The FBI Omaha Division is warning college students in Iowa and Nebraska to be on alert for a phone scam that spoofs the FBI’s telephone number on the victim’s caller ID. FBI offices in at least eight states have received multiple calls reporting a scam involving someone claiming to be an FBI agent and demanding repayment for a school loan and tuition. On occasion, the caller even threatens the victim with arrest and not graduating from school if the fees were not immediately satisfied via MoneyGram or some other method of payment, not through the school.
The caller often knows the name of the intended victim and has called a personal cell phone number, as well as a work number, to reach intended victims. In addition, the originating telephone number used by the scammer is displayed or “spoofed” as that of the telephone number of the FBI Omaha Field Office in the state of Iowa.
Scammers have spoofed the phone numbers of FBI offices in North Carolina, South Carolina, Georgia, Kentucky, Oklahoma, Nebraska, Iowa, Montana, and Wisconsin.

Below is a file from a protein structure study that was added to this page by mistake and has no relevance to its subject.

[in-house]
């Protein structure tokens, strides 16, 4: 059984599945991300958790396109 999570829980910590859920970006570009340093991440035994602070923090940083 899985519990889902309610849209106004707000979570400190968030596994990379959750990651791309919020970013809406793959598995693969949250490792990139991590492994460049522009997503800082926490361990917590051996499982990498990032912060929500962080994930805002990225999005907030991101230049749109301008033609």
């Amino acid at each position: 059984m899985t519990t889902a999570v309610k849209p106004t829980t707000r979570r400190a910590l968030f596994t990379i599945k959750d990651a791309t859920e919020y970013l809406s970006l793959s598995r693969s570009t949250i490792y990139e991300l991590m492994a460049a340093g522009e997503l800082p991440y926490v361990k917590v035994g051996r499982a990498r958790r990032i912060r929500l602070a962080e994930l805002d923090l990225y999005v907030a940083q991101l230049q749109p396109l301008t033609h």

The public is reminded that the FBI does not call private citizens requesting money. There are a number of ways people with criminal intentions can obtain your name, phone number, or e-mail address. The FBI reminds you to limit the information you freely provide online, including on social media sites. Phone scammers typically use fear, intimidation, and threats to get a victim to send money.
To protect against fraud:
- Never give out personal information to someone you did not initiate contact with.
- Before signing up for a contest or e-mail distribution list, make sure the business has a policy not to share your information or sell it to a third party.
- Be leery of anyone you did not initiate contact with who asks for payment using a third party such as MoneyGram or GreenDot prepaid cards.
- Scammers count on your lack of knowledge, so take the time to educate yourself about any offer you receive.